But as the story presses onward, the POV shifts to highlight Mason and several of the elders on the island. It soon becomes clear that the elders are more nuanced and complex than they initially appear. Perhaps they know more about the apocalypse than they are letting on.

But when Ashley, and her best friend Mason, go down the rabbit hole, no one is prepared for the truths they uncover. What will they do when they discover the downfall of humanity lies within their own island, deep inside the dead room?

~excerpt from official Amazon book blurb

Content Warning Note: If you are triggered by mention of domestic abuse, this may not be the book for you.

The islanders are procreation-focused out of necessity and operate on a cisgender binary, hetero normative, forced marriage system, but Erickson does a beautiful job demonstrating that this often produces disgruntled, unhappy families.

There is also a clear caste system set in place based on an individual’s ability to contribute to society, but people who overproduce in their assigned duties are labeled show-offs and shunned. Not only that, but at one point Mason calls Ashley out on using ableist language as a way to insult him.

More by Stephanie Erickson

Goodreads: 2 other series

Website: Stephanie Erickson Books

Twitter: @sm_erickson

Facebook: Stephanie Erickson

Thanks for stopping by, and I hope you enjoyed this post! Is there a particular book or genre you think I should review? Let me know in the comments below. Until next time I’m…

Wishing you the best,

Ditrie Marie Bowie


Did You Catch These Book Reviews?

Issola · Reversion


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Book Rec, Book Reviews

Medical Thriller Book Rec

Rabid chimpanzees, a raging drug war, a needle-phobic scientist, and a resort-like hospital with a dangerous secret.


Did you know? Every time you make an Amazon purchase from one of my links, you’re supporting this site.

Reversion, by Amy Rogers, is a science-based medical thriller that is not for the queasy of stomach nor the faint of heart. If you’re searching for a book with cover to cover action by a woman author who’s devoted to including real science into her work, this is the book for you. Set in southwestern Mexico, this novel features a mysterious and deadly illness much like in Michael Crichton’s book, The Andromeda Strain. Except the disease featured in Reversion is based on a real virus (rabies) and an actual biological occurrence: genetic reversion (hence the title of the book). This near-true-to-life aspect of the novel makes the plot even more compelling.

There are several tantalizing questions that drive the suspense.

  • Can the revolutionary treatment devised by the main character, Dr. Tessa Price, save seven-year-old Gunnar’s life or will his genetic disorder win in the end?
  • Trapped in the hospital, will Tessa, Gunnar, and their companions survive the battle between two rival drug cartels?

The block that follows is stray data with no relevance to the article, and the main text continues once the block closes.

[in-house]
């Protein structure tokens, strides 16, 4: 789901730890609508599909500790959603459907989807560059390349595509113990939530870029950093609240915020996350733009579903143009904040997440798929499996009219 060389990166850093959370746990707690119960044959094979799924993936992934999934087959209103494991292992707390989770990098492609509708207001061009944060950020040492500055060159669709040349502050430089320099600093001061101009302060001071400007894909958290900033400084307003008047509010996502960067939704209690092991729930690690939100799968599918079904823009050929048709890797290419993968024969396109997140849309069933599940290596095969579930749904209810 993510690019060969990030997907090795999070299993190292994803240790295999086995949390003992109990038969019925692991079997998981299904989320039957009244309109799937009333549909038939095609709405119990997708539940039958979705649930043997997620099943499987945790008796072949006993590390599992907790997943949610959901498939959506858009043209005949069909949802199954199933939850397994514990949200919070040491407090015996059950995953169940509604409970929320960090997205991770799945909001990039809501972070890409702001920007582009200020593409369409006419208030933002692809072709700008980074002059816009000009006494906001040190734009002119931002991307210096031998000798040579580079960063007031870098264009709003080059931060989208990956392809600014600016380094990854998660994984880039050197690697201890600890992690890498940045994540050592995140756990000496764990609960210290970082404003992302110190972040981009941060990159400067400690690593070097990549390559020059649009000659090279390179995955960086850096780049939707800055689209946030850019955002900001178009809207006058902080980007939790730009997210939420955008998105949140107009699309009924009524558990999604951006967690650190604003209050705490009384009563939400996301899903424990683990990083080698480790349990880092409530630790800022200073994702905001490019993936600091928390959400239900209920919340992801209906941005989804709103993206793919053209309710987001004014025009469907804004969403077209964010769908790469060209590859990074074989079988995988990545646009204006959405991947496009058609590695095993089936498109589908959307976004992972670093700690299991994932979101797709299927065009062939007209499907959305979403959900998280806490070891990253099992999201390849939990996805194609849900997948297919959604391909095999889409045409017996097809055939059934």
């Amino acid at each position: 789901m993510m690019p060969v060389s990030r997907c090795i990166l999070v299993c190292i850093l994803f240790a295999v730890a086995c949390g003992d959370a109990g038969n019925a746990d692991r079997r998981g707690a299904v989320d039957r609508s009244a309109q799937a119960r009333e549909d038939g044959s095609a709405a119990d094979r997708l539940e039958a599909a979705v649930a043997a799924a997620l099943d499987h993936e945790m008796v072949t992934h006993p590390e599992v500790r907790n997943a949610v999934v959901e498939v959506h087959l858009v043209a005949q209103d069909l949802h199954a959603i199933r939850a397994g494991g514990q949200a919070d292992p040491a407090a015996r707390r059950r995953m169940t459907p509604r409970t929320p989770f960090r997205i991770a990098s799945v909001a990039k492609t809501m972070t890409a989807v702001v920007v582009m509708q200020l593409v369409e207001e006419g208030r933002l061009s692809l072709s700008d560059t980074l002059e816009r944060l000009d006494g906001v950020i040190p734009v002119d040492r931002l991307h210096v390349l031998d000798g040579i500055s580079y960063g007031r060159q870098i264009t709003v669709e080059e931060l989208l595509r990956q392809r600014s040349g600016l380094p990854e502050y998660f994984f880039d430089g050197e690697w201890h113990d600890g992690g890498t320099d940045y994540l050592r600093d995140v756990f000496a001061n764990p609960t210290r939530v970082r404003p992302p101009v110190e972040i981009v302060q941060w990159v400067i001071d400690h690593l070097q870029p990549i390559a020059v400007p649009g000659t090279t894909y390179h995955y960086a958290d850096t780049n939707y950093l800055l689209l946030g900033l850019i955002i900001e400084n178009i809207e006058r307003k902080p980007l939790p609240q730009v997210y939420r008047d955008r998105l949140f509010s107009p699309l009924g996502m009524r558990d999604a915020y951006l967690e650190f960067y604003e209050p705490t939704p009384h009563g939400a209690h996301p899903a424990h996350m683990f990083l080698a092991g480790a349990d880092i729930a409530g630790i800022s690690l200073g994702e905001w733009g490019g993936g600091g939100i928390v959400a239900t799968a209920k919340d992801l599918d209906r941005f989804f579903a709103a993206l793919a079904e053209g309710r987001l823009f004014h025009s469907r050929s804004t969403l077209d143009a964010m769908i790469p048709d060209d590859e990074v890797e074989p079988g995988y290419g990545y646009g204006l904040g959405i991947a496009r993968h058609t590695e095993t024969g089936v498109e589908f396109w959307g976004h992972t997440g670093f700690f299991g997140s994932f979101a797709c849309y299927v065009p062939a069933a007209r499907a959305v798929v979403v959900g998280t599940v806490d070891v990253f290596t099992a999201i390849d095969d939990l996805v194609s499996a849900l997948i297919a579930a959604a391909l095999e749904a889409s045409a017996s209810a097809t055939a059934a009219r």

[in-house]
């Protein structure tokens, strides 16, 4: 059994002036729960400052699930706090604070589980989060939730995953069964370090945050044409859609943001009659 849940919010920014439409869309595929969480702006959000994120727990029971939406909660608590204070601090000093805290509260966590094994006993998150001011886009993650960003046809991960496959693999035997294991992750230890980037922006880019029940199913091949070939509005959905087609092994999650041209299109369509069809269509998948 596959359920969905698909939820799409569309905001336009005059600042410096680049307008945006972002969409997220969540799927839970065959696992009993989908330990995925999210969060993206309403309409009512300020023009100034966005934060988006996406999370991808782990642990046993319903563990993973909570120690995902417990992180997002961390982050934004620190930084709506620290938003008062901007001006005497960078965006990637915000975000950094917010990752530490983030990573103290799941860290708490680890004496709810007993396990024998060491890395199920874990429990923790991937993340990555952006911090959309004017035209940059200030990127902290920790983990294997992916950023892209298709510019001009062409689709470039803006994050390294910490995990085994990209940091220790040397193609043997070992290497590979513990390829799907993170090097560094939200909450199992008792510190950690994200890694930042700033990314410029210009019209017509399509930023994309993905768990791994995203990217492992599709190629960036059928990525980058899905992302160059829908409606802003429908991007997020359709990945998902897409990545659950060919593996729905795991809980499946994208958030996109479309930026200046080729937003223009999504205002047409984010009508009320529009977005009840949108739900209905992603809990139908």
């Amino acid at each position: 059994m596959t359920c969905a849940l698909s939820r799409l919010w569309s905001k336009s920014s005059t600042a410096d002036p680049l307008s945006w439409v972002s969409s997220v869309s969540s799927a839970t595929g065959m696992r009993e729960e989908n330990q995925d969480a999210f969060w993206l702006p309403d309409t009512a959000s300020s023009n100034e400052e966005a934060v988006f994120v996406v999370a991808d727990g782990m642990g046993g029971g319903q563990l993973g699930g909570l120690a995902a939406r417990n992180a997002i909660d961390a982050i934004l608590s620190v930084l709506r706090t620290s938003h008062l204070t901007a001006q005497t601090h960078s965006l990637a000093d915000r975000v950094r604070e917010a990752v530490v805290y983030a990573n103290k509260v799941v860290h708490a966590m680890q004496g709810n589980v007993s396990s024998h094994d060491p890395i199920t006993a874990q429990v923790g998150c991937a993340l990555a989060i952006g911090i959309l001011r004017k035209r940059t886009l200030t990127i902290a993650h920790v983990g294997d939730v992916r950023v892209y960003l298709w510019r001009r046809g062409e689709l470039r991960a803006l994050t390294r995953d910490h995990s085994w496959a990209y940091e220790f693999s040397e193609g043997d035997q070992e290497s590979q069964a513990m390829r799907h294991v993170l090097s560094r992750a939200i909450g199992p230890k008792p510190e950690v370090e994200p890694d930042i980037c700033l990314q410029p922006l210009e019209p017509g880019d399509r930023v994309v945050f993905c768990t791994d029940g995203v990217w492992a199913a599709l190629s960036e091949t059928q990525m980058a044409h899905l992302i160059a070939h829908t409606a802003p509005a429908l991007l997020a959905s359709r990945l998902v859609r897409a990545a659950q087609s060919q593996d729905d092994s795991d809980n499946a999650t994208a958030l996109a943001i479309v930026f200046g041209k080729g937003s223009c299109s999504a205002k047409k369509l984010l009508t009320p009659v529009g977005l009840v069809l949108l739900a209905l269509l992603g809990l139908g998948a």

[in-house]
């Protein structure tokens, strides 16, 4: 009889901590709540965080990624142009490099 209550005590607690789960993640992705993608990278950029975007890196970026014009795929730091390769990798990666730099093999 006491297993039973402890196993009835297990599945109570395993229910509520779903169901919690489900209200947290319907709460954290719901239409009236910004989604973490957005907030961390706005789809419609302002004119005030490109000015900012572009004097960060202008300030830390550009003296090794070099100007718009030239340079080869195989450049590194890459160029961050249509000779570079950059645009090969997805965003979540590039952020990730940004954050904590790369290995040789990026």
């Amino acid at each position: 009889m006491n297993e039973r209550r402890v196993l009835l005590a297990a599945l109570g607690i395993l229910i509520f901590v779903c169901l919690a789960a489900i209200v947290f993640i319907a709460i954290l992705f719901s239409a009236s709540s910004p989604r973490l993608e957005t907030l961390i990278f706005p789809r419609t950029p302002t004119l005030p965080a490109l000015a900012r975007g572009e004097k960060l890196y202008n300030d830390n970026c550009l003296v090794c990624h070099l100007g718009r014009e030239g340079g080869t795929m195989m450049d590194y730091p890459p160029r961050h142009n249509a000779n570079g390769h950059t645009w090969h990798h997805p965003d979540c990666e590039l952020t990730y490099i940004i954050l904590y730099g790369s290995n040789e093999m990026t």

• What is causing the rapid spread of the mysterious, rabies-like illness, and can the disease be stopped before it’s too late?

Spoiler Free, Guaranteed

The story revolves around Palacio Centro Medico, a fictitious and profoundly isolated medical facility which caters to wealthy tourists. The hospital is located on a peninsula near Acapulco, but rather than have staff and patients approach the facility by way of gang-infested roads, the hospital requires all visitors to arrive by air.

Dr. Price arrives at Palacio by helicopter, eager to check on the progress of Gunnar’s treatment. (Note: Dr. Price is not introduced until the second chapter. The book opens with Cristo, a member of Palacio’s research staff, on an errand that sets the whole tone for the novel. However, the events of the first chapter aren’t mentioned in the official book blurb, and I’ve opted here to eschew the details.)

Over the course of the book, Rogers reveals Dr. Tessa Price’s motivations to cure Gunnar’s illness: Tessa lost her infant son, Benjamin, to a genetic disorder. It’s this passion and haunting guilt that pushes Tessa to have her new rabies-based treatment smuggled into Mexico when she was denied testing approval in the U.S. The fact that Tessa and her colleagues can treat Gunnar at Palacio Centro Medico says something about the facility’s dubious relationship with ethics– and the law.

When the hospital is taken over by a brutal drug cartel, Tessa hides with a remarkable trio of Palacio clients—rich Texan Lyle Simmons, his much-younger Brazilian girlfriend, and his protection dog, a German shepherd named Dixie—only to learn that the gangsters aren’t the only deadly threat they face. A rabies-like infection that began in the Palacio’s research chimpanzees has spread to humans. Tessa investigates and finds a shocking connection to her gene therapy experiment. In the wake of this discovery, Tessa must weigh the value of one human life against another—including her own.

~excerpt from official Amazon book blurb

Content Warning Note: As stated before, if you can’t handle or dislike graphic violence and clinical details, this is not the book for you. If you are sensitive to ableist words and phrases, particularly in regards to mental illness and nuerodivergence, you may want to skip this book, as well. There is at least one instance of the “c” word (in an ableist context, not the female body part context). As mentioned in an earlier post, there is a lot of harmful, systematic crud that’s baked into our language and idioms. Highlighting the problem is not meant as an attack but as a gentle prod toward awareness for readers and writers alike (myself included).